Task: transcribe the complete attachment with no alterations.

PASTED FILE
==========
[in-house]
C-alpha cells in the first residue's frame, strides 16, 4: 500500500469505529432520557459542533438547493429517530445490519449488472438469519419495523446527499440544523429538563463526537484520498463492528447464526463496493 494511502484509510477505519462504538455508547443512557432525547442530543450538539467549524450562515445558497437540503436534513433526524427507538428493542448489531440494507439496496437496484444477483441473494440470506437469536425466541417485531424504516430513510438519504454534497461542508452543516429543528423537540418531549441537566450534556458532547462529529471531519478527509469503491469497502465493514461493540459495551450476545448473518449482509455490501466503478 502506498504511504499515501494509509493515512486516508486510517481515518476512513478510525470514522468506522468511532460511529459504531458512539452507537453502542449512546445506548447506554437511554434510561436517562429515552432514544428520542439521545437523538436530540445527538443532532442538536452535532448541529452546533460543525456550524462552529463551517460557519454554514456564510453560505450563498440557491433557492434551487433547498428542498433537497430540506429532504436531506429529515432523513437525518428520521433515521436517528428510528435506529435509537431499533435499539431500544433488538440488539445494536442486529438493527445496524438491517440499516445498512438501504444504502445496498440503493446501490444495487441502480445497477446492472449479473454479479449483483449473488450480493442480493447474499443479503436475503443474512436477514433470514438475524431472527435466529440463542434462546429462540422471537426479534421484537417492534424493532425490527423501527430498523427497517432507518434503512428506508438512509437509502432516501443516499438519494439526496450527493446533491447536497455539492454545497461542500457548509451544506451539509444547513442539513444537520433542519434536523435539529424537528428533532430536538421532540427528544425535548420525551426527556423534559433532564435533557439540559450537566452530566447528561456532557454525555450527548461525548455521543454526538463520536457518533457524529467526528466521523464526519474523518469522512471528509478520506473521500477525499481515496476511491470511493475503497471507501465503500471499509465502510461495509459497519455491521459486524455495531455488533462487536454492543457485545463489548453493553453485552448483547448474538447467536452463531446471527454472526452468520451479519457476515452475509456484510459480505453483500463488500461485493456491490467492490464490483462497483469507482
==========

[in-house]
C-alpha cells in the first residue's frame, strides 16, 4: 500500500469505529432520557459542533438547493429517530445490519449488472438469519419495523446527499440544523429538563463526537484520498463492528447464526463496493 494511502484509510477505519462504538455508547443512557432525547442530543450538539467549524450562515445558497437540503436534513433526524427507538428493542448489531440494507439496496437496484444477483441473494440470506437469536425466541417485531424504516430513510438519504454534497461542508452543516429543528423537540418531549441537566450534556458532547462529529471531519478527509469503491469497502465493514461493540459495551450476545448473518449482509455490501466503478 502506498504511504499515501494509509493515512486516508486510517481515518476512513478510525470514522468506522468511532460511529459504531458512539452507537453502542449512546445506548447506554437511554434510561436517562429515552432514544428520542439521545437523538436530540445527538443532532442538536452535532448541529452546533460543525456550524462552529463551517460557519454554514456564510453560505450563498440557491433557492434551487433547498428542498433537497430540506429532504436531506429529515432523513437525518428520521433515521436517528428510528435506529435509537431499533435499539431500544433488538440488539445494536442486529438493527445496524438491517440499516445498512438501504444504502445496498440503493446501490444495487441502480445497477446492472449479473454479479449483483449473488450480493442480493447474499443479503436475503443474512436477514433470514438475524431472527435466529440463542434462546429462540422471537426479534421484537417492534424493532425490527423501527430498523427497517432507518434503512428506508438512509437509502432516501443516499438519494439526496450527493446533491447536497455539492454545497461542500457548509451544506451539509444547513442539513444537520433542519434536523435539529424537528428533532430536538421532540427528544425535548420525551426527556423534559433532564435533557439540559450537566452530566447528561456532557454525555450527548461525548455521543454526538463520536457518533457524529467526528466521523464526519474523518469522512471528509478520506473521500477525499481515496476511491470511493475503497471507501465503500471499509465502510461495509459497519455491521459486524455495531455488533462487536454492543457485545463489548453493553453485552448483547448474538447467536452463531446471527454472526452468520451479519457476515452475509456484510459480505453483500463488500461485493456491490467492490464490483462497483469507482